Core Concepts

The main concepts you'll need to know to use Airbotics.


A robot is a networked machine for which Airbotics could update software. It could be a robot, a drone, a vehicle, or really any collection of edge, computers that need to be managed together.


An ECU is an Electronic Control Unit - a computer. It could be multi-core x86 board, a GPU accelerator, or an MCU - anything really.
There are two types of ECUs in Airbotics:
Primary ECU
This is the “main” board on each robot, it communicates with the backend, fully verifies the integrity of all deployments, and downloads artifacts on behalf of other ECUs. There is always one and only one Primary ECU on each robot, any other ECUs are secondary ECUs. The primary ECU runs the Airbotics agent to mange communication with the backend.
Secondary ECU
These are other (typically less powerful) computers on a robot. They do not communicate directly with the backend, and communicate with the Primary ECU instead. They still perform verification of deployments. Secondary ECUs may be powerful enough to run the Airbotics agent in secondary mode, or if they are a smaller MCU, could include the Airbotics library in its binary.

Airbotics agent

The Airbotics agent is an open-source program that runs on ECUs and handles connecting and authenticating with the backend; downloading, verifying and installing artifacts; and communicating the results of these actions to other programs on the ECU through various APIs (e.g. ROS). It is open-source and written in C++ on top of libaktualizer. It runs as a daemon service which we recommend managing using systemd.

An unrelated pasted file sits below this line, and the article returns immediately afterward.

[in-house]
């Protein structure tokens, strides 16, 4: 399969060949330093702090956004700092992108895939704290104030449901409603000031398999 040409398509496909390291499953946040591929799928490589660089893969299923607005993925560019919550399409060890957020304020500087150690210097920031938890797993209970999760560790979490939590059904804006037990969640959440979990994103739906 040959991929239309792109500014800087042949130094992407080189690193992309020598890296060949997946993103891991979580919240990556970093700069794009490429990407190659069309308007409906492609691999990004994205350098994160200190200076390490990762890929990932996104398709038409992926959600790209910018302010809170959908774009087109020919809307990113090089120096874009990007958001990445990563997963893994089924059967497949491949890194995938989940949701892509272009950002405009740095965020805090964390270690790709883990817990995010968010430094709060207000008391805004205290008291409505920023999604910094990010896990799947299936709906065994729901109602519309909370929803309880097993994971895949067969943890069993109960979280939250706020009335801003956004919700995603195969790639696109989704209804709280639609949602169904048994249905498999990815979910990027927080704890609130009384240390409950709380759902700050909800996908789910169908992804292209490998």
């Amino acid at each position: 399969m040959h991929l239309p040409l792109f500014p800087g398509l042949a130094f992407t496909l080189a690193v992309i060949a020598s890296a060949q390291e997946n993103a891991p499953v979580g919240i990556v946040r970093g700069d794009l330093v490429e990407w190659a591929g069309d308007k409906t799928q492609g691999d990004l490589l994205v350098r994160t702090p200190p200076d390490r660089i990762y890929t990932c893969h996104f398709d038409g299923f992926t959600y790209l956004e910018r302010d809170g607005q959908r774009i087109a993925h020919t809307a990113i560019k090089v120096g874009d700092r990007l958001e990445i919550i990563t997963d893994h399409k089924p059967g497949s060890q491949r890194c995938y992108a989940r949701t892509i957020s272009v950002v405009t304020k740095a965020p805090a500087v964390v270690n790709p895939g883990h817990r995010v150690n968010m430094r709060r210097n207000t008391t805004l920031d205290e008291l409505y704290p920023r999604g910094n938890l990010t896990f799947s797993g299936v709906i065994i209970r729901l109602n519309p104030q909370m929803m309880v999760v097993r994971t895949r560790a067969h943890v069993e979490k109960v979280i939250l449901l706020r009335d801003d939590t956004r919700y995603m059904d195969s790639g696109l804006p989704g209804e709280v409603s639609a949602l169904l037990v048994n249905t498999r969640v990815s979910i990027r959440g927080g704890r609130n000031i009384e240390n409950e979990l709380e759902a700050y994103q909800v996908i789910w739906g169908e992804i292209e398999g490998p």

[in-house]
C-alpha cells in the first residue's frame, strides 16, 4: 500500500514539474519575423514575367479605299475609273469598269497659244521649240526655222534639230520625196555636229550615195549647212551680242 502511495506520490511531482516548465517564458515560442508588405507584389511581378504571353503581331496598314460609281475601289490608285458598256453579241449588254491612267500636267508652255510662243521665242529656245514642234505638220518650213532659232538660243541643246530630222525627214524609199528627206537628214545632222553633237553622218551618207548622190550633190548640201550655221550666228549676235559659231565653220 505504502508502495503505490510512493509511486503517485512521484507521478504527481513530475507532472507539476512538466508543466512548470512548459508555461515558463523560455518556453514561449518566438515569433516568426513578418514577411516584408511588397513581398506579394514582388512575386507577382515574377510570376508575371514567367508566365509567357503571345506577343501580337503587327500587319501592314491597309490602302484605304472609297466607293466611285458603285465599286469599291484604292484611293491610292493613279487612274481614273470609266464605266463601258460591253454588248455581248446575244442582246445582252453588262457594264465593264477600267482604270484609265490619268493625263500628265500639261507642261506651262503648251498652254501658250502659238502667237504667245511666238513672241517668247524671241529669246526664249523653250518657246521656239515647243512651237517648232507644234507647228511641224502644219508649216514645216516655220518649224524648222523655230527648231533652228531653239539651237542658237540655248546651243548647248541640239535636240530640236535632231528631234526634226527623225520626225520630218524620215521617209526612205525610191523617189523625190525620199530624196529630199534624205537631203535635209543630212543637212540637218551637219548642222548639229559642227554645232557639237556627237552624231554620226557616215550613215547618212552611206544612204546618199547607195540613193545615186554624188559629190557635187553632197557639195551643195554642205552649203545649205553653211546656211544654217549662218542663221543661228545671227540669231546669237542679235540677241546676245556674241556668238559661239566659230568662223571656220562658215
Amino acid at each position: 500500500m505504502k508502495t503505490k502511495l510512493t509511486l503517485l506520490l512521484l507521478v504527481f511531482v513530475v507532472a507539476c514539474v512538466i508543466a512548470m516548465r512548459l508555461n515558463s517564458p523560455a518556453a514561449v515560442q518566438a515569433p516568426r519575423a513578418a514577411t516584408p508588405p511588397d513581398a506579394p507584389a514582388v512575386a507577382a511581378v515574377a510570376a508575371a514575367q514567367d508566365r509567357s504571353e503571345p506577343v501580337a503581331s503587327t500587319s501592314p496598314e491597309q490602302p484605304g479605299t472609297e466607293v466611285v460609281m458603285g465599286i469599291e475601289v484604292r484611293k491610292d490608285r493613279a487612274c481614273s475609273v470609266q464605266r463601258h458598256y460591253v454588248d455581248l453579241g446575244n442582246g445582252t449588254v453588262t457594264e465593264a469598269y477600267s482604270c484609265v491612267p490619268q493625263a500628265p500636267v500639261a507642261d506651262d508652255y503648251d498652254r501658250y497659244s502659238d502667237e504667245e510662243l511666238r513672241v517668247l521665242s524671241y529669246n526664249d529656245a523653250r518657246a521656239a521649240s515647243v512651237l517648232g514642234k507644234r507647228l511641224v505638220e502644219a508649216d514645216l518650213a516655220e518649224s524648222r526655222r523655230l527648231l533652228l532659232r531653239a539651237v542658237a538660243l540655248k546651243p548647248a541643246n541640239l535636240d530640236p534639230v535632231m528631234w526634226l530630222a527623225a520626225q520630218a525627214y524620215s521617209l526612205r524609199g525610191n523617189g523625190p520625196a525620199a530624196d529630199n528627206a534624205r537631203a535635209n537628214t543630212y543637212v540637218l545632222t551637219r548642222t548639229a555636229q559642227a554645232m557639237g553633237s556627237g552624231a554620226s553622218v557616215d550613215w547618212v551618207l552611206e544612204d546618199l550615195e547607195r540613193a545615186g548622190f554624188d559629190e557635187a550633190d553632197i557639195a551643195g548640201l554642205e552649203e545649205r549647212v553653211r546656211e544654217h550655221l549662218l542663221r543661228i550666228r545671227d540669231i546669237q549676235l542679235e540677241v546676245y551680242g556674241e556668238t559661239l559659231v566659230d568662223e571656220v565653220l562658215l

Robots can be arranged into groups, these contain one or more robots that can be managed together. A Robot does not have to be in a group and it can be a member of multiple groups at the same time. Groups can be used for different purposes, e.g. grouping all test robots, Beta Release robots, production robots, customer sites, etc. together to be managed at once.


Artifacts are assigned to ECUs on robots through rollouts, i.e. they associate a set of artifacts for a set of ECUs. Rollouts are used by the director repository to determine if a robot's software is up-to-date or not.


A team is a collection of members (users). All resources belong to teams, resources could be robots, TUF metadata, ECUs, manifests, software images, etc. etc. Billing is based on a per-team basis.